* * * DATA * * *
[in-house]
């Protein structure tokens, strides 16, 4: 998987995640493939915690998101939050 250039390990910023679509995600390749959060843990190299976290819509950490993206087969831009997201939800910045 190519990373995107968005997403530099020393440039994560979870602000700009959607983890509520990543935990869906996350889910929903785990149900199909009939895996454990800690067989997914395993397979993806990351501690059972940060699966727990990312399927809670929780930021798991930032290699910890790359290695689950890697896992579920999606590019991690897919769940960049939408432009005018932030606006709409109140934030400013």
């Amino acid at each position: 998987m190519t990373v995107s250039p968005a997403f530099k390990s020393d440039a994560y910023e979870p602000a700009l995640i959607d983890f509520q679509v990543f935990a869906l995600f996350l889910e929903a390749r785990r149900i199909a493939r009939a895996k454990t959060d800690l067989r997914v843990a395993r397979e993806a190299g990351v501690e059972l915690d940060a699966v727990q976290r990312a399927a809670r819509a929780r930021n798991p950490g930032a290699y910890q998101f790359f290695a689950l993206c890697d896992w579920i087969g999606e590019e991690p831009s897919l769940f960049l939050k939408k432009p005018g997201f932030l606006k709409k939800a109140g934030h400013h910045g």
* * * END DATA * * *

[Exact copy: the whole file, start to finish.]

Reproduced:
[in-house]
């Protein structure tokens, strides 16, 4: 998987995640493939915690998101939050 250039390990910023679509995600390749959060843990190299976290819509950490993206087969831009997201939800910045 190519990373995107968005997403530099020393440039994560979870602000700009959607983890509520990543935990869906996350889910929903785990149900199909009939895996454990800690067989997914395993397979993806990351501690059972940060699966727990990312399927809670929780930021798991930032290699910890790359290695689950890697896992579920999606590019991690897919769940960049939408432009005018932030606006709409109140934030400013």
């Amino acid at each position: 998987m190519t990373v995107s250039p968005a997403f530099k390990s020393d440039a994560y910023e979870p602000a700009l995640i959607d983890f509520q679509v990543f935990a869906l995600f996350l889910e929903a390749r785990r149900i199909a493939r009939a895996k454990t959060d800690l067989r997914v843990a395993r397979e993806a190299g990351v501690e059972l915690d940060a699966v727990q976290r990312a399927a809670r819509a929780r930021n798991p950490g930032a290699y910890q998101f790359f290695a689950l993206c890697d896992w579920i087969g999606e590019e991690p831009s897919l769940f960049l939050k939408k432009p005018g997201f932030l606006k709409k939800a109140g934030h400013h910045g």